The opposition scare campaign just does not stand up to the facts in this debate. Nowhere has this been more obvious than in Capricornia where opposition members and the Coal Association have been making the most overblown and fanciful claims about the impact the price on carbon will have on the coal industry. I have lost count of how many times I have been asked to respond to their latest warning that this spells the end of the coal industry. The trouble for the opposition is that the mining companies would not stick to the doomsday script. It started with Peabody's multi-billion-dollar bid for Macarthur Coal the day after we announced the details of the carbon price. Then it kept going because the companies, their shareholders and their banks have obviously judged that the future is too bright and the opportunities in the coal sector are too valuable to slow down their investment activity even for a couple of months for the sake of keeping up the pretence about the impact of the carbon price.

Day after day the opposition soldiers on with its scare campaign while the people of Central Queensland can see with their own eyes the evidence of a mining boom that shows not the slightest sign of slowing down. I will give a snapshot of what has been going on in my electorate since this package was announced in July. I met with Xstrata who told me they are full steam ahead with their Wandoan Coal Project—that is, a mine, hundreds of kilometres of railway line and a major new port facility at Balaclava Island. Representatives from Indian company Adani did a roadshow to Bowen to talk up the opportunities coming their way with the expansion of the port at Abbot Point to ship out the coal from Adani's mine in the Galilee Basin. Landholders in the Central Highlands held mass meetings over concerns that not one but three companies are each proposing to build their own individual 500 kilometres of railway line from the Galilee Basin to the coast. BHP was reported as insisting on fly-in fly-out operations in the Bowen Basin because it does not know how else it can fill the hundreds of jobs it is projecting in the region in the coming years. BHP is also encouraging steelworkers from other parts of Australia to come and fill jobs in its Bowen Basin projects. QR National confirmed that it is going ahead with an expansion of its rail network between the Bowen Basin and the Hay Point/Dalrymple Bay coal-loading terminals. Vale came to see me last week to tell me about their long-term plans to lift investment in their coal business in Australia. Proponents of the Fitzroy River Coal Terminal are working hard to progress their project, with huge interest from coal producers in the Surat and Bowen basins. And ABS figures released last week show that a record $207.2 million was spent exploring for coal in the June quarter. That is a jump from the December quarter, and of course that jump happened after the details of the carbon price were announced.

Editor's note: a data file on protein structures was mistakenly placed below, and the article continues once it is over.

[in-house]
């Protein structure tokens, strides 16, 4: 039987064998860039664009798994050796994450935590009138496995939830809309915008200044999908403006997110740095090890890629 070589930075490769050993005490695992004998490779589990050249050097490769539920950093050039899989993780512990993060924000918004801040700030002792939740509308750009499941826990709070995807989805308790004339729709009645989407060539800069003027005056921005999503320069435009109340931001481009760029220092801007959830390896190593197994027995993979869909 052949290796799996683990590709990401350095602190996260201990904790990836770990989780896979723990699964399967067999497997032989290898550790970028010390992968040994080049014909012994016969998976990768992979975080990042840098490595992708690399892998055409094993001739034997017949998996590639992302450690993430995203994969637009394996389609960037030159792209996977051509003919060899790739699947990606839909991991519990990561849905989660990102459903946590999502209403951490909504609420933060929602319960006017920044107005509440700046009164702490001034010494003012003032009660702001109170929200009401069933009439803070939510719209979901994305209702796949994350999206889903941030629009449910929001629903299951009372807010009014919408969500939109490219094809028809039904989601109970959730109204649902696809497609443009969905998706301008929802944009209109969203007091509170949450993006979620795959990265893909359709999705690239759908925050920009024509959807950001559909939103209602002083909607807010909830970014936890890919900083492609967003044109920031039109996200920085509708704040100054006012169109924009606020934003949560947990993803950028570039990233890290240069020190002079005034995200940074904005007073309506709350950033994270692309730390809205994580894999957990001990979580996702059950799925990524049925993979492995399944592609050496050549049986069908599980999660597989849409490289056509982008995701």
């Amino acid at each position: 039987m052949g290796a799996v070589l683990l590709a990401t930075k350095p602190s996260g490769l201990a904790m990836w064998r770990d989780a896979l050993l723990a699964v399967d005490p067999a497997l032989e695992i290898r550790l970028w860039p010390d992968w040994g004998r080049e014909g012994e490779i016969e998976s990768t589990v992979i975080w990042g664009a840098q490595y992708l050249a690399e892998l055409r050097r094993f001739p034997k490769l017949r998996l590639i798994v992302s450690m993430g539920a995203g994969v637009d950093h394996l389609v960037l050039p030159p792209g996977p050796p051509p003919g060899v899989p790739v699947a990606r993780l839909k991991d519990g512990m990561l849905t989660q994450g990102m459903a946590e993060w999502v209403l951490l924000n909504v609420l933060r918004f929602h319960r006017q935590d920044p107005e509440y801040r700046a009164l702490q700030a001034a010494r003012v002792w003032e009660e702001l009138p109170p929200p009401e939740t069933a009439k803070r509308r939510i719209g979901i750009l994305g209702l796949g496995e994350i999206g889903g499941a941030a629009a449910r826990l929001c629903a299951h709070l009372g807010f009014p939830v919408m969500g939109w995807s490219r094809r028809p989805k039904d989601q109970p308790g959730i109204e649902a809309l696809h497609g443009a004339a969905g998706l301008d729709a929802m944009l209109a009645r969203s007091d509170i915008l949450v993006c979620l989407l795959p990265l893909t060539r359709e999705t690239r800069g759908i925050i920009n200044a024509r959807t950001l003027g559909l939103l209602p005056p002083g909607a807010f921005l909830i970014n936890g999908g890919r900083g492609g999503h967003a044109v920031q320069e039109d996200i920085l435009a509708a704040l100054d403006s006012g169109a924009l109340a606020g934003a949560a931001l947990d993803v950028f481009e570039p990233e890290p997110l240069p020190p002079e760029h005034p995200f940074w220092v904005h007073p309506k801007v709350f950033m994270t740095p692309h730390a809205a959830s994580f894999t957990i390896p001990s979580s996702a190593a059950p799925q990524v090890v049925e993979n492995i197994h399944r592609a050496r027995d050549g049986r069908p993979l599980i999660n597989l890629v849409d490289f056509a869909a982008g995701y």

This was all summed up best in a headline in the Australian newspaper's business pages last month: 'Watch what miners do, not say, about the carbon tax'. Exactly. When it comes to the future of the coal industry, my advice to central Queenslanders is to follow the money, because that exposes the opposition's scare campaign as a complete sham. The money trail tells the real story: that investment in mines and infrastructure, the search for workers and the investment by members of the opposition in mining company shares continue to grow.

I am confident that there is nothing in this legislation for my electorate to fear. In fact, there are opportunities in embracing a lower carbon future that I have not had time to detail today: opportunities for farmers and graziers through the Carbon Farming Initiative; opportunities in renewable energy, like Mackay Sugar's cogeneration plant using biomass from sugarcane; and opportunities to improve efficiency in the meat-processing sector, which I know local plants are already investigating.

I attended my first briefing on emissions trading in 1999, my first year in the parliament. We have marked time on this issue for long enough—12 years now. Let us get this debate behind us and get started on the real work of creating a clean energy future for this nation.